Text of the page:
Before anyone jumps to any conclusion (and I know many *cough* h a t e r s  *cough* surely will), I am not saying I changed my mind. If anything, following the excessive levels of painful disappointment I faced this year, I feel even more committed to a child free life. The lack of grace, compassion, and understanding in this world is draining. We offer women no grace, no compassion, and no empathy to choose what to do with their bodies or their lives—physically, sexually, or professionally. Three different men in the last year told me it wasn’t until now, in their 30s, that they woke up to the realization that women are human and not objects. (Somebody, just end this nightmare for me!)

We misconstrue the understanding of feminism and then demonize and marginalize women when they fight for the right to make their own choices. Case in point is the severe irony that even while writing this, I am anxious about its reception, knowing the number of people who will be utterly devoid of empathy and understanding, but rather malice when reading that I briefly reconsidered being a mom. People who will carry this little piece of information with them, waiting to discredit my choices moving forward. It is so exhausting because I face this in my community and in relationships. This is why I am writing the series. This is why I write and do anything in life. Unfiltered truth based education and awareness to break down this growing meanness we have in society. To eliminate the marginalization and isolation of people who choose to do (or not do) something.

For the longest time, I carried this choice in isolation. I had only ever known one other Arab Muslim woman that chose a child free life. We often exchange stories about the judgment we face, the harassment, the abuse, and the hate, and I think that’s pretty sad. However, since coming forward with Parts I and II of this series, quite a few other women (and some men) from my religious and cultural background messaged me to express gratitude and relief that someone from among our people is speaking up about this and that they no longer feel so alien.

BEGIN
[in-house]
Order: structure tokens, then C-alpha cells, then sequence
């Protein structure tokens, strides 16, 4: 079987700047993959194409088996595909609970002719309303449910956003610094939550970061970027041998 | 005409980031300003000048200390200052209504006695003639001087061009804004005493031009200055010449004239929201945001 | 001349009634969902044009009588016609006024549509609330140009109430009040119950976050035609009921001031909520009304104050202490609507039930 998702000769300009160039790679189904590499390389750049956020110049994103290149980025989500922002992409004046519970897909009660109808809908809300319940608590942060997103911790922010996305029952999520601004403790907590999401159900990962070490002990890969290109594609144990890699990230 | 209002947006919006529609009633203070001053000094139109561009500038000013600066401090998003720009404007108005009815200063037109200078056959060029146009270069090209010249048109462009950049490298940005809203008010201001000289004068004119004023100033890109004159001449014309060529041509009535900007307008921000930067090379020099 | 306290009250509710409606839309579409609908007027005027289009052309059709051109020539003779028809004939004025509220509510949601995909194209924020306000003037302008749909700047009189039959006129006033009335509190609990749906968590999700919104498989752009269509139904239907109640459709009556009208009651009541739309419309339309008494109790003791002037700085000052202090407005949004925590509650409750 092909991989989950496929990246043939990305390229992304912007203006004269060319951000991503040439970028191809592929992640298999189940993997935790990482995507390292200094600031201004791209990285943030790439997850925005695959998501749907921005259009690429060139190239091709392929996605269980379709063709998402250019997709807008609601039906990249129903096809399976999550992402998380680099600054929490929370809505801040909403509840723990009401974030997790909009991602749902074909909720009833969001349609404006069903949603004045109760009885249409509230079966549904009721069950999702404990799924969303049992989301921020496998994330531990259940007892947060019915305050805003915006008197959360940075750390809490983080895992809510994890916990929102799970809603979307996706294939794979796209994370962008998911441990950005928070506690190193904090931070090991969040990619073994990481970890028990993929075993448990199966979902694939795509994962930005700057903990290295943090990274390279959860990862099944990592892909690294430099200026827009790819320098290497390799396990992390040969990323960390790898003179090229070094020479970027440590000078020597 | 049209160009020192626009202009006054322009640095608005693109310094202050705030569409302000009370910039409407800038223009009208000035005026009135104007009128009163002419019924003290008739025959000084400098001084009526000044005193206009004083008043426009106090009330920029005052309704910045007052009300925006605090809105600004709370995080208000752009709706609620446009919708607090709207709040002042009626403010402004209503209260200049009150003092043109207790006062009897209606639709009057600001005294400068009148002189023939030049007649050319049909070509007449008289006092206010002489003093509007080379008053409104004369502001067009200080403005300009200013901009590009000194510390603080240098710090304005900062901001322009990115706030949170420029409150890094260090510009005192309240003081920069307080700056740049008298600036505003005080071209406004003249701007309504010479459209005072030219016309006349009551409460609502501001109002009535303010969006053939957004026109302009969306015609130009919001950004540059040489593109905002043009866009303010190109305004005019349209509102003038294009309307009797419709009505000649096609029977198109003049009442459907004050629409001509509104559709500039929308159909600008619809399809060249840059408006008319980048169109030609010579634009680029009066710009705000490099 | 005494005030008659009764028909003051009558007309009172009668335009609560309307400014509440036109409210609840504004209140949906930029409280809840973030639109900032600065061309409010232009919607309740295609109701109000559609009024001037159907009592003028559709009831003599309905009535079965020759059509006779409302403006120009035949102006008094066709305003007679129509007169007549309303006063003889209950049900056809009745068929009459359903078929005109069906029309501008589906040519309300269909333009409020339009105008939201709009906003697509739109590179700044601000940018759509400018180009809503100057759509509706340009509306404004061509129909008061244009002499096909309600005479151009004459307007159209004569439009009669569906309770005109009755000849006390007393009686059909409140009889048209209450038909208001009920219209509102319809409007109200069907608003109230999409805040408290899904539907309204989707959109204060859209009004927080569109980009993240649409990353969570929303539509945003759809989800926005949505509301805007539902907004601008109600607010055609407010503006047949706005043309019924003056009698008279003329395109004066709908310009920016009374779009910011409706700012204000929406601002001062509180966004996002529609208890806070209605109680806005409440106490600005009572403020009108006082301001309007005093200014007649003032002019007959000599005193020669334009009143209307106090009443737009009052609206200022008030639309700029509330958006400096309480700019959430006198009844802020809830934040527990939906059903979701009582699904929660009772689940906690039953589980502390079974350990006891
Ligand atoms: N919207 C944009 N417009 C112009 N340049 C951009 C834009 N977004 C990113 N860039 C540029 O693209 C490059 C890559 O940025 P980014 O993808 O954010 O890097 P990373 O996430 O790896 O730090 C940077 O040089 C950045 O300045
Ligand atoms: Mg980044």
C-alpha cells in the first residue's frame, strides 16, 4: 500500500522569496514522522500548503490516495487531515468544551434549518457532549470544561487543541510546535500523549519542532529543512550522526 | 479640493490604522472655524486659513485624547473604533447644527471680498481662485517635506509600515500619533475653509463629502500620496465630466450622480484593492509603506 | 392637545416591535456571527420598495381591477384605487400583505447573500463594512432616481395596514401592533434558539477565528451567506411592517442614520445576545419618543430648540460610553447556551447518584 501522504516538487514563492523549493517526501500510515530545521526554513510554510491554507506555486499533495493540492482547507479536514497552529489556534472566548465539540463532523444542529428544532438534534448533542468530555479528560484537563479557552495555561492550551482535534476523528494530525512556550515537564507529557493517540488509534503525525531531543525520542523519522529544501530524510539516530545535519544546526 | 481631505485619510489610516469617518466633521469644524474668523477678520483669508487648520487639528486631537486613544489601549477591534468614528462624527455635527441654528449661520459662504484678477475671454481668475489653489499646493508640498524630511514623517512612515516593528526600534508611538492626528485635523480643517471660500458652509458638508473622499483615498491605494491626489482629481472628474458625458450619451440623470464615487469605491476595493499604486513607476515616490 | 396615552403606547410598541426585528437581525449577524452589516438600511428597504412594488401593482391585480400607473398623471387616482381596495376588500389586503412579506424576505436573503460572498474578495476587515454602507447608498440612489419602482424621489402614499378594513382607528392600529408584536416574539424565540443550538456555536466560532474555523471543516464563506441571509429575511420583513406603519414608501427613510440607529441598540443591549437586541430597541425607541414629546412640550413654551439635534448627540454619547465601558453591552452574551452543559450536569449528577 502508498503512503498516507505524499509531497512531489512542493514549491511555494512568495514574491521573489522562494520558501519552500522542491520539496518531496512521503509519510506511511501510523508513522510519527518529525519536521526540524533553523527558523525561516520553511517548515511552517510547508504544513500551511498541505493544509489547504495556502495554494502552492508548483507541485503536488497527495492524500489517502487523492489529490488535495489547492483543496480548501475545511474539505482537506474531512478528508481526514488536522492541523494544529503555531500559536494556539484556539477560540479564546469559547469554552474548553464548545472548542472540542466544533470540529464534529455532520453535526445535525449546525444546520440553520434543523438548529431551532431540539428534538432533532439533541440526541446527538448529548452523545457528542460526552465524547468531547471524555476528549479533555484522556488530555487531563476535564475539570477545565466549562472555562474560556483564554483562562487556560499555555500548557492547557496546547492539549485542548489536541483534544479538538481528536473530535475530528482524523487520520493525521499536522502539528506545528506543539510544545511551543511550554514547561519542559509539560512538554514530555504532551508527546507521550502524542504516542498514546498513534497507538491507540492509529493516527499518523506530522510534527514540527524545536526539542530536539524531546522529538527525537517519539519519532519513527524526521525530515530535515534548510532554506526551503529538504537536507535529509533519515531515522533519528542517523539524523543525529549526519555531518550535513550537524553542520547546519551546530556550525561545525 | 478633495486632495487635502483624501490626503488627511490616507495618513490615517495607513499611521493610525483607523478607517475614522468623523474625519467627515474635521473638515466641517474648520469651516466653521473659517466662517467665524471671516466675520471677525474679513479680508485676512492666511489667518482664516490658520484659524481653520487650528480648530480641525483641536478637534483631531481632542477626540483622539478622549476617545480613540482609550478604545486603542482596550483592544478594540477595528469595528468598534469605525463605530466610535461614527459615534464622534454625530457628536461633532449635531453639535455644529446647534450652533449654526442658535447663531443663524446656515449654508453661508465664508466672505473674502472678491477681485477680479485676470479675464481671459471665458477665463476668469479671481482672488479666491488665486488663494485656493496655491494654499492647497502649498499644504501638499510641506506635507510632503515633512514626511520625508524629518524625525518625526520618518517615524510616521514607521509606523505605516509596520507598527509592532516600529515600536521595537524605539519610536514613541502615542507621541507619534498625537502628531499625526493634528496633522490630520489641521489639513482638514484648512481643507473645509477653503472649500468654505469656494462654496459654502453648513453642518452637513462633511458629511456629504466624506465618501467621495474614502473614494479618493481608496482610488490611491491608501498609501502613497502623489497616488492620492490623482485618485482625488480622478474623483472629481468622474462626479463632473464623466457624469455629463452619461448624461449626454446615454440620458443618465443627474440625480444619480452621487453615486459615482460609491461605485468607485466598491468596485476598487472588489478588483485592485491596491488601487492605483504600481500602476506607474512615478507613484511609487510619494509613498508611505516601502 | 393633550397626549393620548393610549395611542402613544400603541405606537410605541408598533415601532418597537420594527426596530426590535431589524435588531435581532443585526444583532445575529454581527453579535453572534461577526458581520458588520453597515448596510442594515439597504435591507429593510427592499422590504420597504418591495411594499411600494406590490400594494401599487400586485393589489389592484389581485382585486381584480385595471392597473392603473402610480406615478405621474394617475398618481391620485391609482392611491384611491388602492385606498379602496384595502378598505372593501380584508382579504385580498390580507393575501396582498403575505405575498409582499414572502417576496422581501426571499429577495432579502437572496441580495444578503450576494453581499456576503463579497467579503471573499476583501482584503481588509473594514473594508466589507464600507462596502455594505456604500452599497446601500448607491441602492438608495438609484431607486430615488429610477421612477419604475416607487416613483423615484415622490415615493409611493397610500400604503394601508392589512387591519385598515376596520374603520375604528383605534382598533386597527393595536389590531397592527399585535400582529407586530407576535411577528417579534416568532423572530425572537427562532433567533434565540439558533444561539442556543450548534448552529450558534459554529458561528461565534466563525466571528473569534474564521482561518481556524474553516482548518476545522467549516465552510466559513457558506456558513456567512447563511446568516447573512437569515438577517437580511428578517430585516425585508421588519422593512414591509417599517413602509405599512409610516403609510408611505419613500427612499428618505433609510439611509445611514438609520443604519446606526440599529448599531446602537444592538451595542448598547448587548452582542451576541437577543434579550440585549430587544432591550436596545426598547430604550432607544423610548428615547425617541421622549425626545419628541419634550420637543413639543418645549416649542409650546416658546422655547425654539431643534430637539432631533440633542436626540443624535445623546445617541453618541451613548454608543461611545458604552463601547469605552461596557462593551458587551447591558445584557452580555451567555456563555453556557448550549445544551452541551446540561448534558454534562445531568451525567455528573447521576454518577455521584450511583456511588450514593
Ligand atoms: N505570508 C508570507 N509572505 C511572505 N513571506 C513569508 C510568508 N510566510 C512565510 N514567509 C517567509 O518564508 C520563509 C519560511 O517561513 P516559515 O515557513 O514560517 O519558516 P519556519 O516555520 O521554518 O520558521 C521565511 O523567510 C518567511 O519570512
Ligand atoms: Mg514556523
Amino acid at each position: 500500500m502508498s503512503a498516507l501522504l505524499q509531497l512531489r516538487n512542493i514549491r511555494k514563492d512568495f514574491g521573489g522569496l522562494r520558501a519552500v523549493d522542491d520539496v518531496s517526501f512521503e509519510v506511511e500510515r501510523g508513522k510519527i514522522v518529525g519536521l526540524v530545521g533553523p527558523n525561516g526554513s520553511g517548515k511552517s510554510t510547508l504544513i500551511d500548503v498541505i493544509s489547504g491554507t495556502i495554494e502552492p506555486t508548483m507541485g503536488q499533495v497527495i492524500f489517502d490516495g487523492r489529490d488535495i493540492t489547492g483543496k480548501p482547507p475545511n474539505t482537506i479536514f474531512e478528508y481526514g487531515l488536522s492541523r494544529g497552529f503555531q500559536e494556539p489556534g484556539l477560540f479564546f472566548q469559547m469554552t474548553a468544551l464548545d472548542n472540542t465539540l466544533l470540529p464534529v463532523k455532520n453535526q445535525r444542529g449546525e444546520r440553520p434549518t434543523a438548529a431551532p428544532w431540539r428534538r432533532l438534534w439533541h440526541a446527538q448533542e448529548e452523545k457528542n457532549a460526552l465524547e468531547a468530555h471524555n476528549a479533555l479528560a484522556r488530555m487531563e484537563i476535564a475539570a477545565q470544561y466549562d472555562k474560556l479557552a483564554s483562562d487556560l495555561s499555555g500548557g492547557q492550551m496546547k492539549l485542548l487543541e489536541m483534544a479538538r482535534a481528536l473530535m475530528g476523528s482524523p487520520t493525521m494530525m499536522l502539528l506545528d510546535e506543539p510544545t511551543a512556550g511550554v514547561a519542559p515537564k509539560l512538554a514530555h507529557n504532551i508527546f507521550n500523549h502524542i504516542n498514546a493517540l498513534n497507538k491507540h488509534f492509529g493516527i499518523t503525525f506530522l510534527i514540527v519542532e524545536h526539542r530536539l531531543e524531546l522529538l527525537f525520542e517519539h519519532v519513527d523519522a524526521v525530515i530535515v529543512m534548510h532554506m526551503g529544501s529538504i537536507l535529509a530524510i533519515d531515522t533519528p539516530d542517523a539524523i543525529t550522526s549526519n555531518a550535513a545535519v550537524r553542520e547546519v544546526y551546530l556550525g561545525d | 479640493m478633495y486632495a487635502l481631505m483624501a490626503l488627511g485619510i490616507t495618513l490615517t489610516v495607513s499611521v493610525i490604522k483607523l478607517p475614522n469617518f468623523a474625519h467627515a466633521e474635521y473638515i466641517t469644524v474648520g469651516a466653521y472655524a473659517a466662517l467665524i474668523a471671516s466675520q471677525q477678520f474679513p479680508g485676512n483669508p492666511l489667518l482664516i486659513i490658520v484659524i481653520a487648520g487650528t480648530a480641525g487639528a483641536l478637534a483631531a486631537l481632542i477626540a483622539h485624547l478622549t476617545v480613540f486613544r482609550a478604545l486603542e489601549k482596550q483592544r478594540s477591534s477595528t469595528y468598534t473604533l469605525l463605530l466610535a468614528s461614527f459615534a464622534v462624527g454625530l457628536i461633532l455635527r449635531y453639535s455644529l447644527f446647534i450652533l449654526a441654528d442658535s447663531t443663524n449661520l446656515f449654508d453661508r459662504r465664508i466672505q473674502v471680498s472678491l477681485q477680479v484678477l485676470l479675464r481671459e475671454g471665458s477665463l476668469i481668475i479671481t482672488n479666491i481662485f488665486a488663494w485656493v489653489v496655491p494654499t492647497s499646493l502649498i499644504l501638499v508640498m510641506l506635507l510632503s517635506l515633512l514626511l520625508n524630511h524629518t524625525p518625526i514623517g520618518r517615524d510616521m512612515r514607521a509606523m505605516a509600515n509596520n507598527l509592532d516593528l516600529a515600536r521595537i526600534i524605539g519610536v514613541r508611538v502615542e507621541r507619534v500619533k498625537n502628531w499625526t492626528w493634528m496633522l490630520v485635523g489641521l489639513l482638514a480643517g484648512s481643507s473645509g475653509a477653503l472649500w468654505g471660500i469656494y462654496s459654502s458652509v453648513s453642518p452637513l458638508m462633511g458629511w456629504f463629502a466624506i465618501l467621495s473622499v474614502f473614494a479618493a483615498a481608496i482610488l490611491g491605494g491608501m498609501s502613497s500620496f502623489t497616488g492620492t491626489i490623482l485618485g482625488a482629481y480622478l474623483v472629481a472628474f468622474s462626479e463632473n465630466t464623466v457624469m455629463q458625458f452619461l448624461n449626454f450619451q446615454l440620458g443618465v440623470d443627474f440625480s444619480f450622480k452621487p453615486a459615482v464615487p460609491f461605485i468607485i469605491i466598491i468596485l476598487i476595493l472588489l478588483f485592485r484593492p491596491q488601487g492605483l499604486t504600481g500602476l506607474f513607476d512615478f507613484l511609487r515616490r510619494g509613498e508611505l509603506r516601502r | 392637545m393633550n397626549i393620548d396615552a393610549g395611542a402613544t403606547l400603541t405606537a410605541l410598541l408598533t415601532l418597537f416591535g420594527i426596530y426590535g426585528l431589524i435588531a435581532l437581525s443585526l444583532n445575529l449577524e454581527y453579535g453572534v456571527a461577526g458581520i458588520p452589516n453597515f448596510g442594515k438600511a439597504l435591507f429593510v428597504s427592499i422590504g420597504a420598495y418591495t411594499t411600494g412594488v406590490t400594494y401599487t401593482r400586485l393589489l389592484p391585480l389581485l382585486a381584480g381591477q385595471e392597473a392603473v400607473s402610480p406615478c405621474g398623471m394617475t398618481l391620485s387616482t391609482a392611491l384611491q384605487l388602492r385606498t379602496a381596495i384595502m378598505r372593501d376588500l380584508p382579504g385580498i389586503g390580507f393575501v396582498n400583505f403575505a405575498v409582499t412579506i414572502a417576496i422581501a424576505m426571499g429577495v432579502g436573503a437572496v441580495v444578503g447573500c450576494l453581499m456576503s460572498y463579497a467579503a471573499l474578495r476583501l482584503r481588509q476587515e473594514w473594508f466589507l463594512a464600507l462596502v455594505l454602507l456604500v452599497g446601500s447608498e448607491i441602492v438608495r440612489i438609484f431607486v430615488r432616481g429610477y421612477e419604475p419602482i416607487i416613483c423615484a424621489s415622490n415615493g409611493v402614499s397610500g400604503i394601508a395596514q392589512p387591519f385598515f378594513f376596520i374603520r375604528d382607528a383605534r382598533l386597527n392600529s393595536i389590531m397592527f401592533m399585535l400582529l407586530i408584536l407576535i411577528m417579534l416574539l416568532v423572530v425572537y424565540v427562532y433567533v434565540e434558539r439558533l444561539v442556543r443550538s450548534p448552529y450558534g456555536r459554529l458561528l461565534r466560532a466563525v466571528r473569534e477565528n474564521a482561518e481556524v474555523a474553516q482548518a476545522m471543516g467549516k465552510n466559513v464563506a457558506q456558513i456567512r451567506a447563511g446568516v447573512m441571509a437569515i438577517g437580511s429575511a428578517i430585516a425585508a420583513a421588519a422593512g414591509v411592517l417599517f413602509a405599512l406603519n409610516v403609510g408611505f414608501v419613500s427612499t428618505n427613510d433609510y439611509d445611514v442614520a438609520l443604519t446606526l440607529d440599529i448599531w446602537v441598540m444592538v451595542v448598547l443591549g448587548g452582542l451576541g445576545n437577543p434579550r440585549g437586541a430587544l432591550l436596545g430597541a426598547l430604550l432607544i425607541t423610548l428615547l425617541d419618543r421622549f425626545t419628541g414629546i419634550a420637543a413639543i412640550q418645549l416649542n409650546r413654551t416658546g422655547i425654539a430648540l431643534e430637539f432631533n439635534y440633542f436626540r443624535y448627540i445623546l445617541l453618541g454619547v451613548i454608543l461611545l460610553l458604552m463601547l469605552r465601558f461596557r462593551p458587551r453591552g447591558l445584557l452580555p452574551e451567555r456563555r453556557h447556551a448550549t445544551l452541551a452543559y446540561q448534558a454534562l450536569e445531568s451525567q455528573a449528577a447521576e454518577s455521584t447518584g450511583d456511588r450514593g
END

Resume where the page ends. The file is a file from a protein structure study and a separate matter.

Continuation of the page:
Alienness is a feeling I know all too well and not only because of my child free choice. It started when I was 11 and diagnosed with trichotillomania. I thought the psychiatrist was joking when she said the word but she pulled out the dictionary from the bookshelf behind her and showed me. I cannot explain the immense relief that enveloped me to see that word on paper. As if having it documented means I am not the one “weirdo” on this planet that has something undiagnosable. As soon as I got home, I plugged in the internet cable, waited for that dial up tone, and asked Jeeves to show me all the articles on trichotillomania. (Shout out to the late 90s and early 2000s!) That little 11 year old girl suddenly felt a little less alone, but she still felt compelled to hide the secret until she turned 29. I found an unexpected moment of vulnerability and shared my story on a very public domain and suddenly I was liberated. Feeling shame for something that is not shameful was no longer a weight I wanted to carry.

The same thing happened here and it started when I saw the We Are Childfree feature in The New York Times. It was a photo + interview based spread of women who chose child free lives and it blew my mind! Finally this was coming to light and in such a beautifully powerful illustration. I immediately found their Instagram account and knew I was home. The immense sense of relief, validation, and end of aloneness I felt was immeasurable. At 29, I became the person I had been looking for since the age of 11 when I spoke up about OCD and trichotillomania. And at 32, We Are Childfree became the community I had been seeking since I was 18 and coming to terms that motherhood may not be my future.